Movement of Scaphirhynchus species in the Missouri River above Fort Peck Reservoir, Montana
Richards, Ryan Roy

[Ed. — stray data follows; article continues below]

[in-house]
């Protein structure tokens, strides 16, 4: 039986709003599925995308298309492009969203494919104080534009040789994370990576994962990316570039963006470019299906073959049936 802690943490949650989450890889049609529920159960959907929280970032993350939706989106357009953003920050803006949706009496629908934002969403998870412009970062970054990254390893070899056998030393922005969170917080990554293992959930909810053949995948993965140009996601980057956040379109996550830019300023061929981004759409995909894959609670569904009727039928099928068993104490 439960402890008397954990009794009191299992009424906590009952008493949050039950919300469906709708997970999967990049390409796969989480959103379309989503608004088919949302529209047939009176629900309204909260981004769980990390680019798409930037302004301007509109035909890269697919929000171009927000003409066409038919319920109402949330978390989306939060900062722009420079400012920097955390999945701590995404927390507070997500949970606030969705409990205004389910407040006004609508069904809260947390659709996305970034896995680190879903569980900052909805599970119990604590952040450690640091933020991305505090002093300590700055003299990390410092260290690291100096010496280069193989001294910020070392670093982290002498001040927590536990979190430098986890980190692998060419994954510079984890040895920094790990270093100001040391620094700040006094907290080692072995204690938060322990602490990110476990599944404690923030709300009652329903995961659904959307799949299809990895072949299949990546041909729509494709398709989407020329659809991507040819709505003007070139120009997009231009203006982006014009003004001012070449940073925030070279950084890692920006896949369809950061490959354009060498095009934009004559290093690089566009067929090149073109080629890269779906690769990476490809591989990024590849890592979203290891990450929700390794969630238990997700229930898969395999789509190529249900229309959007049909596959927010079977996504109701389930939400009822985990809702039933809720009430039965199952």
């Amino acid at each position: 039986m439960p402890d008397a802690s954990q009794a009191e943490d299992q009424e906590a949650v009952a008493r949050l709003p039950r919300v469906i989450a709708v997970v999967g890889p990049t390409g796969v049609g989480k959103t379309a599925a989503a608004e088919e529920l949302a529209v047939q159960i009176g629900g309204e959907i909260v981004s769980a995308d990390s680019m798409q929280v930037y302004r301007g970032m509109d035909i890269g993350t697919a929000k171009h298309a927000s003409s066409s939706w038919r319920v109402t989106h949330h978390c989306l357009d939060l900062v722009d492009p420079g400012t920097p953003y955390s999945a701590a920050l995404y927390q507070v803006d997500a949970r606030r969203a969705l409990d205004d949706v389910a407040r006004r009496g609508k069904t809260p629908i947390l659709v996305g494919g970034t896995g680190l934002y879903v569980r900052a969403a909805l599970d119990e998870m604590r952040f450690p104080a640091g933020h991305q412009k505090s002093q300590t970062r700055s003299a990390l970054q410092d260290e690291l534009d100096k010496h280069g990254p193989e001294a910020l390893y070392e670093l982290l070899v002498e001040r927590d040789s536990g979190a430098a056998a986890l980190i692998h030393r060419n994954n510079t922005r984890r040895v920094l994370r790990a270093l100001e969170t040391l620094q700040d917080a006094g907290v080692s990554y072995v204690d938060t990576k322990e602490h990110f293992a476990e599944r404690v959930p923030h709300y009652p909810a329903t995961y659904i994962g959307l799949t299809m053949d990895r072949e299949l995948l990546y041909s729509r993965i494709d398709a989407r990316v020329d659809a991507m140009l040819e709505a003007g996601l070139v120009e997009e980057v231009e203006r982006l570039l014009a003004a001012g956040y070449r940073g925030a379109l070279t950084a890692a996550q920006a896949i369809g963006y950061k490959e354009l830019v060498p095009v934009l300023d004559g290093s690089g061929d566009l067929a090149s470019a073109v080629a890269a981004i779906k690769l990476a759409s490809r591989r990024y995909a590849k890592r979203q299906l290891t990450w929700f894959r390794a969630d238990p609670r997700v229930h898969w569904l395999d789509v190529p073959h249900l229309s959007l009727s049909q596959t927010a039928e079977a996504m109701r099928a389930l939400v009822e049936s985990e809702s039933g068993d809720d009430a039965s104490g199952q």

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Some Scaphirhynchus spp. populations are endangered, in decline or extirpated. Operation of dams and reservoirs on the Missouri River has been implicated in declines in Scaphirhynchus spp. abundance. It is hypothesized that discharge from dams upstream of Scaphirhynchus spp. populations are insufficient to provide the environmental cue initiating spawning migrations. The goal of this thesis was to investigate the effects of variations in spring discharge on movements of Scaphirhynchus spp. in the Missouri River above Fort Peck Reservoir. A secondary goal was to provide information on the distribution of Scaphirhynchus spp. locations relative to larval drift distance. Twenty-four hatchery-reared juvenile pallid sturgeon, seven adult pallid sturgeon, and 192 shovelnose sturgeon were tracked from 2006 through 2009 and movements were compared among years with hydrologic conditions from above to below average discharge. Seventy-eight shovelnose sturgeon in five reproductive categories (i.e., males, confirmed spawning females, potentially spawning females, atretic females, and reproductively inactive females) were tracked in 2008 and 2009. Movements were compared among all reproductive categories within years and between years for confirmed spawning females while integrating the environmental effects of discharge and water temperature. The majority of pallid sturgeon locations in all years were within 75 km of the headwaters of Fort Peck Reservoir. Shovelnose sturgeon locations were distributed across the entire study reach, and were 100 km further upstream than pallid sturgeon locations. Based on current estimates, an insufficient length of river exists upstream of the Fort Peck Reservoir headwaters for pallid sturgeon larval drift. Movement rates of Scaphirhynchus spp. did not differ among years 2006-2009, and movements did not differ between years for confirmed spawning female shovelnose sturgeon 2008-2009, indicating that discharge did not influence movements. At the conditions in this study, movement rates of confirmed spawning female shovelnose sturgeon were highest at water temperatures suitable for spawning regardless of discharge, providing support for the hypothesis that water temperature rather than discharge is a more likely proximate cue initiating spawning migrations in Scaphirhynchus spp.